The main plot appears as if it will make this movie into a spy thriller with plenty of intrigue. While Bob is slicing the throat of yuppie rapist with the rapist’s own credit card, some mysterious guys in Brussels kill a man and his wife and set it up to look like a murder-suicide. Bob’s friend, Susan Plummer (Melissa Leo), is called into investigate the murders and is subsequently murdered herself. Uh-oh. Now Bob is pissed. As he puts it to the head bad guy during the climactic fight scene, “the mistake you made was killing my friend.” Suuuuure. You maimed a quartet of random dudes after one of them put a random stranger in your car (the stranger being a woman who appeared drugged and whose shirt was not buttoned all the way up). You do not seem to be that picky.
We are doing this one by the numbers.
As the movie wore on, the plot plays out as predictably as possible. Bob investigates the murder, discovers clues that only mean anything in Hollywood (example: he figures out the murder-suicide was a frame job by guessing that the killer of the wife was left-handed, but the husband was right-handed), then surmises the identity of head bad guy because the movie is well-past half-over. This spooks the head bad guy, who is also the inside man because there is always an inside man in these movies. More assassinations occur in an effort to tie up loose ends, leading to a climactic showdown between Bob and four highly-trained mercenaries, in a town being ravaged by a hurricane. Riiiiiight.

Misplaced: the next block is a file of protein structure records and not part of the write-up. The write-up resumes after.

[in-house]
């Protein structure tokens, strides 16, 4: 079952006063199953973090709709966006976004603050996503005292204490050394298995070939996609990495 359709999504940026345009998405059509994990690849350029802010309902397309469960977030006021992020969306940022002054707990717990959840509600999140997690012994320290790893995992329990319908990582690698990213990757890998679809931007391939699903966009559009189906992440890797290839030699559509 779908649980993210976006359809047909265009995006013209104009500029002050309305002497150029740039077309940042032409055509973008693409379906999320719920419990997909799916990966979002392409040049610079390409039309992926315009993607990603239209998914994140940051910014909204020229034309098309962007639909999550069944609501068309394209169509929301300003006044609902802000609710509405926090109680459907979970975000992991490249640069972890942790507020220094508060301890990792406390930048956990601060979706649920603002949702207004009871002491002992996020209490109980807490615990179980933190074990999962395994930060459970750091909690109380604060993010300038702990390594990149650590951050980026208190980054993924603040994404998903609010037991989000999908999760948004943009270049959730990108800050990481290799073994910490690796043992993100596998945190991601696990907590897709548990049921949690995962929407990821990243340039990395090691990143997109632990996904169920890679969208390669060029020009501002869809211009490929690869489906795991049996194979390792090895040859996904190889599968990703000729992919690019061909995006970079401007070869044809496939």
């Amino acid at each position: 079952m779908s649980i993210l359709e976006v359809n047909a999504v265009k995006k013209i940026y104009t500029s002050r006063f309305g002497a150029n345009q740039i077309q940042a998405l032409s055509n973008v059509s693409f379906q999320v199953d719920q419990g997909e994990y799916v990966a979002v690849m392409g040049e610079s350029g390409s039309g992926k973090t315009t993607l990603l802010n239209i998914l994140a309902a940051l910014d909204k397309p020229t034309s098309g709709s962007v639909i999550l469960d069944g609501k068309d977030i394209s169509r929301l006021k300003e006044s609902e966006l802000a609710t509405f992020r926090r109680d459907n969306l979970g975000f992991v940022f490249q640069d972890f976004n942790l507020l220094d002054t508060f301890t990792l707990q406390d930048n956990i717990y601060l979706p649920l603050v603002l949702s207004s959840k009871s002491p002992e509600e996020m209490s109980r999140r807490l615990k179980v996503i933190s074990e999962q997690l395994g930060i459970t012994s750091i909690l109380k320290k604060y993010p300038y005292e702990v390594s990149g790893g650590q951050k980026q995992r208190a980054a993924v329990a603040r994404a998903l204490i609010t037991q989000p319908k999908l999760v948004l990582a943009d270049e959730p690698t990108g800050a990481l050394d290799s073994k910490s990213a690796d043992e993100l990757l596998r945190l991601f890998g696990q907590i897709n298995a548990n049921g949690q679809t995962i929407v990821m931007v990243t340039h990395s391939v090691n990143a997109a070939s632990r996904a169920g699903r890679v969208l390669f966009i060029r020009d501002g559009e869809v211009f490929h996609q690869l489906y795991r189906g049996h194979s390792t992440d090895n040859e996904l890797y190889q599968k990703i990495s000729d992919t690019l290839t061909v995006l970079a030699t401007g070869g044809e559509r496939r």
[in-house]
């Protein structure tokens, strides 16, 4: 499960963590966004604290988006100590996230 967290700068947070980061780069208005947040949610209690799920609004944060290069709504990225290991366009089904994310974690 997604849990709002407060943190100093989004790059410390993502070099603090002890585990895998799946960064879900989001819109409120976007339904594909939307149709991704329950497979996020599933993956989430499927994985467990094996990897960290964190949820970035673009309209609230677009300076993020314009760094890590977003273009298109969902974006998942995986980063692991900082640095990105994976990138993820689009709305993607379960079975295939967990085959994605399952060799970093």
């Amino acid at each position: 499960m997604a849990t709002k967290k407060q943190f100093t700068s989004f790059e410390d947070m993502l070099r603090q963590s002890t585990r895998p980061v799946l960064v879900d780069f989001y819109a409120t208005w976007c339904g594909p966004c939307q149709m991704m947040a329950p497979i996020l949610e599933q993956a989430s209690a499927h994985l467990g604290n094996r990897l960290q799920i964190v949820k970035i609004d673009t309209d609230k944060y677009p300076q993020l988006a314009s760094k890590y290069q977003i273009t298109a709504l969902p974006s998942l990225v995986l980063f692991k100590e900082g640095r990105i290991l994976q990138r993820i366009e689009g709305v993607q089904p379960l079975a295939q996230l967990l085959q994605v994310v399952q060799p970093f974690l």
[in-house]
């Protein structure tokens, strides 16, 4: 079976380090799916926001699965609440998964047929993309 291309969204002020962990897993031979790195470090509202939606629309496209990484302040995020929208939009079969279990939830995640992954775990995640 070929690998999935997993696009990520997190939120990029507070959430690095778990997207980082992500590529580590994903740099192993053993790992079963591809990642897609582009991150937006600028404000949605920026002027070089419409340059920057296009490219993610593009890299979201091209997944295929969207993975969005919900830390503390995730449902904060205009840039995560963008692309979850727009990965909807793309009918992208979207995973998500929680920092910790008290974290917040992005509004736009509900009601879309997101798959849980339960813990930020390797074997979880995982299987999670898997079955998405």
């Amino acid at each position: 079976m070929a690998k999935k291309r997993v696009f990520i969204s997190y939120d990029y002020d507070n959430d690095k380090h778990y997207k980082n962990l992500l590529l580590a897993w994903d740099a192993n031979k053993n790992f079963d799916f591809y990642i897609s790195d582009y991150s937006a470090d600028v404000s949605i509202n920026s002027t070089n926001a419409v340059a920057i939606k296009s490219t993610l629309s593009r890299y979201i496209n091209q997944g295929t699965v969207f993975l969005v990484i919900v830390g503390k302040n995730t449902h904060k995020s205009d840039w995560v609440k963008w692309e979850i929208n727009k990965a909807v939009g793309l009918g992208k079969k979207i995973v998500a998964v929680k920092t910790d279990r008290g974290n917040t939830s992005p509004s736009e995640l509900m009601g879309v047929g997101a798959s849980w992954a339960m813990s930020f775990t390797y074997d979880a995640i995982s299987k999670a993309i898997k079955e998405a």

What if the killer was ambidextrous?
Throughout the whole movie, I kept waiting for the reveal explaining the purpose of the original murder in Brussels. Was the guy a politician refusing to take a bribe from a criminal organization? Was the guy a politician accepting bribes from a criminal organization? Was the guy about to announce he perfected cold fusion? Was the guy about to conceive John Connor? Were they, or were they not, on a break? Instead of any of these explanations, all we get is “it is nothing personal. You are just a name on a piece of paper.” That is some lazy writing right there. But, hey – at least we get to watch Denzel go into Oscar-nominee mode as he scares the shit out of young Miles (Ashton Sanders) to prevent Miles from joining a gang and committing murder.
When all is said and done, this movie offered nothing even remotely memorable. Yes, the credit-card move was unique and it was heart-warming to watch Denzel pummel a bunch of rapists, but try naming any of the bad guys in this film. By the time you get home from the theater, you will have forgotten that the bad guy eventually states that he went bad because, to paraphrase “once the agency is done with you, they throw you away and tell you to go to the VA if you need help. I have a family to feed.” To be fair, this bland and generic reasoning perfectly fits a bland and generic villain in a bland and generic movie. If you remember anything, just remember who played third base for Pittsburgh in 1960. Don Hoak!
Rating: Ask for eight dollars back because Denzel kicking ass is worth something.